Saving electricity is something that most people strive to do. For example, people will turn off (and even unplug) an appliance the moment they stop using it. Ceiling fans, though, use far less electricity than most people think.
So, how much electricity does a ceiling fan use? Don't worry, we’ve got you covered.
Let's take a look at everything you need to know.
How Much Electricity Does a Ceiling Fan Use, Really?
Under most circumstances, the average ceiling fan will use anywhere between $0.005 and $0.01 per hour. As you may expect, it's possible to leave ceiling fans on indefinitely and see virtually no impact on your electric bill.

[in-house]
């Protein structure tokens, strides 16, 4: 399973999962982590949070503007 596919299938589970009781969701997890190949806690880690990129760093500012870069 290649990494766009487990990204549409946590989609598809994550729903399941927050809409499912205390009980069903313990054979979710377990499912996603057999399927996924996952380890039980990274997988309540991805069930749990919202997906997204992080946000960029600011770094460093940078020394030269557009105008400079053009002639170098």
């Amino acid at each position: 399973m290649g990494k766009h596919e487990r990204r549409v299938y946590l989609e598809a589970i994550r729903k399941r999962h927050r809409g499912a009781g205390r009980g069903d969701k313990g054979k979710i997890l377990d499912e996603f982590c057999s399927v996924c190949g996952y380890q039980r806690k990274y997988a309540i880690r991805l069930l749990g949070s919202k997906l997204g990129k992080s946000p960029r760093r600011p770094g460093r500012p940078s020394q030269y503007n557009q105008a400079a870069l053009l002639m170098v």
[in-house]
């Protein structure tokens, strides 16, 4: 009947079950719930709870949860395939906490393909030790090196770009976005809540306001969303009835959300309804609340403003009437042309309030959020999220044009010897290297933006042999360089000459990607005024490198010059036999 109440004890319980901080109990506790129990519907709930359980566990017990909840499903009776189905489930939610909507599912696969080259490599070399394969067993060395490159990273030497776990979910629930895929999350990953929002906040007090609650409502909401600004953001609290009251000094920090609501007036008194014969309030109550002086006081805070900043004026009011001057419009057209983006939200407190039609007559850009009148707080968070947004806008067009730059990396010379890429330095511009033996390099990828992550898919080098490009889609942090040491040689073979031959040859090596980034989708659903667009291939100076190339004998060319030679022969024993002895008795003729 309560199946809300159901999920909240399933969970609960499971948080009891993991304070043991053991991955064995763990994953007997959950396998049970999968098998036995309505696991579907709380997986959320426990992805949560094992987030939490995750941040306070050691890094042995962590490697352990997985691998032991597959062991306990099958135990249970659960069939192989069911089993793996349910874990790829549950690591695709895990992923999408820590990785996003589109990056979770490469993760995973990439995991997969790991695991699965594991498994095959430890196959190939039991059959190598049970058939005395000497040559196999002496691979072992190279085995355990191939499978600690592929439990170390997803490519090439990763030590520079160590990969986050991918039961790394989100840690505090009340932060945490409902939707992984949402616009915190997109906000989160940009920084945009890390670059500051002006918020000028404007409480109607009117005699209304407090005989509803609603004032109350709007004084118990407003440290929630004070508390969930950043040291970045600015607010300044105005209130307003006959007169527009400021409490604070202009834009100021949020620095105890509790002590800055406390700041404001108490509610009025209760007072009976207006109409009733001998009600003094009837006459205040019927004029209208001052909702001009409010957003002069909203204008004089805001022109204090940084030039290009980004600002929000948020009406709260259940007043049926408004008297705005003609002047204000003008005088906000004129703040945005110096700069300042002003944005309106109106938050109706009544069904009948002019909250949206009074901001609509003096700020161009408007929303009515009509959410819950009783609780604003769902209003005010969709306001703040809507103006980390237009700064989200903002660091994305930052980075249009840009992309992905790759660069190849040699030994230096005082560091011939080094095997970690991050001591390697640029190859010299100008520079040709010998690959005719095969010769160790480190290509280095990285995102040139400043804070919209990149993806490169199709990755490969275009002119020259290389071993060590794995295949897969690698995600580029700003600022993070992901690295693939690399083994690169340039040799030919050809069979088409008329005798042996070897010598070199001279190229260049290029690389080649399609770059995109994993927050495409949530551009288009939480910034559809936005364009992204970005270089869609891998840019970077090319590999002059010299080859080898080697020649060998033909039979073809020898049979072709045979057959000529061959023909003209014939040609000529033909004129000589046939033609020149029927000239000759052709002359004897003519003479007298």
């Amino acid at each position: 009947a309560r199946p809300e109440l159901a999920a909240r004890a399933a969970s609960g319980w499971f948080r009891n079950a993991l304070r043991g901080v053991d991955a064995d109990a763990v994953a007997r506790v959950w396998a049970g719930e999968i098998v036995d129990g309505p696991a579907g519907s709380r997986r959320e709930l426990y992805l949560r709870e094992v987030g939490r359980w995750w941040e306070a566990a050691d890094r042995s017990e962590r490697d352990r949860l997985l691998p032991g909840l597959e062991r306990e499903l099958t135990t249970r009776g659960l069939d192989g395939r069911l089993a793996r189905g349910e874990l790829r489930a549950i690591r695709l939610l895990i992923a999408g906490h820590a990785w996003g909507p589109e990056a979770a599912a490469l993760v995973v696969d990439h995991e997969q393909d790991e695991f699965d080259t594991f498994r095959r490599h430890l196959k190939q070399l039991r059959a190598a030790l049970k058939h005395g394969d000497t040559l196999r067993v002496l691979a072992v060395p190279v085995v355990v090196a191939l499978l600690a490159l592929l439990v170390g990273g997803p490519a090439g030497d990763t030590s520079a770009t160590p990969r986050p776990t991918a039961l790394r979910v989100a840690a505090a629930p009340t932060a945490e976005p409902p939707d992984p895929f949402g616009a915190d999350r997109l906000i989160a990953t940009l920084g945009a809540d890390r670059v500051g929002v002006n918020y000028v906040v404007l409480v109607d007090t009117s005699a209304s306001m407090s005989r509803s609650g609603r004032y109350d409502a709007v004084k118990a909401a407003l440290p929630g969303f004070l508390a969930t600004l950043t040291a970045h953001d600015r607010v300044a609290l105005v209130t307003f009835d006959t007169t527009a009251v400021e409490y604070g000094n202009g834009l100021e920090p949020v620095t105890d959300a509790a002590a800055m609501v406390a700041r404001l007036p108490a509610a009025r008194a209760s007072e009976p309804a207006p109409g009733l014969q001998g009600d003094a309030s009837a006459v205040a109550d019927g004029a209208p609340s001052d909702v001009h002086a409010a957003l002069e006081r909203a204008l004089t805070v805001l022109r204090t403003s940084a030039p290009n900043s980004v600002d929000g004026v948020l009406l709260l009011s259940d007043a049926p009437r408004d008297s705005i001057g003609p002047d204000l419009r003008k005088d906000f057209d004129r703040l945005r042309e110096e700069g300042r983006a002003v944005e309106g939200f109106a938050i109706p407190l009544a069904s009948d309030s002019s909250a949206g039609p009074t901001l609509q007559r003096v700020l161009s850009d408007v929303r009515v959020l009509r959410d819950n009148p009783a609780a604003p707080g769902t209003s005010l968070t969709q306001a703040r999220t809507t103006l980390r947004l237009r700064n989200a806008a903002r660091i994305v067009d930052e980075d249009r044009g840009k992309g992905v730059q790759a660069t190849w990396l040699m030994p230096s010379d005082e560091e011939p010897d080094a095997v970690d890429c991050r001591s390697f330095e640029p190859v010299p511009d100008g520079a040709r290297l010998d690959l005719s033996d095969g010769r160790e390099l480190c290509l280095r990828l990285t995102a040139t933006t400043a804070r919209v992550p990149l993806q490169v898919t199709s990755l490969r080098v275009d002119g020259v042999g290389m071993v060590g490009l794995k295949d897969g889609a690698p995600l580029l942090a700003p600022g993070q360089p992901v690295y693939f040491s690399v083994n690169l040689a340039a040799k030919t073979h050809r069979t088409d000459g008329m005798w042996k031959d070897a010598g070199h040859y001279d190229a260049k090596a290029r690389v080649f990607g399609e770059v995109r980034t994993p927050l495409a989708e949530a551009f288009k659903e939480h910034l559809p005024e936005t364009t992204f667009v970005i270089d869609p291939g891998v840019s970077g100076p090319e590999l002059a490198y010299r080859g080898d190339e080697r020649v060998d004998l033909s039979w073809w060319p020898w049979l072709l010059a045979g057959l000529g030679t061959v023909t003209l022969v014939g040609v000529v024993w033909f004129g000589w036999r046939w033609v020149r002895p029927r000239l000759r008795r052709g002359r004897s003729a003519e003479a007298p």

This number can change slightly depending on how many watts your ceiling fan uses, which typically ranges from 50 to 80. Many of the newer high-end ceiling fans will use a DC motor vs the standard AC ones. DC fans typically use less than 40 watts of power on high speed, and as little as 2 on low.
Your overall cost, though, will depend on the rates you pay for your electric service. The above figures assume that you pay $0.12 per kilowatt-hour, which is fairly standard in most regions.
How Can I Figure Out Exactly How Much Electricity My Fan Uses?
It's not uncommon for some individuals to want a bit more information about how much power their ceiling fan uses.
In order to get started, you'll need to check how many watts your ceiling fan utilizes while it's running. Afterward, you can calculate your weekly usage by multiplying this number by the average number of hours per week that you leave your fan on.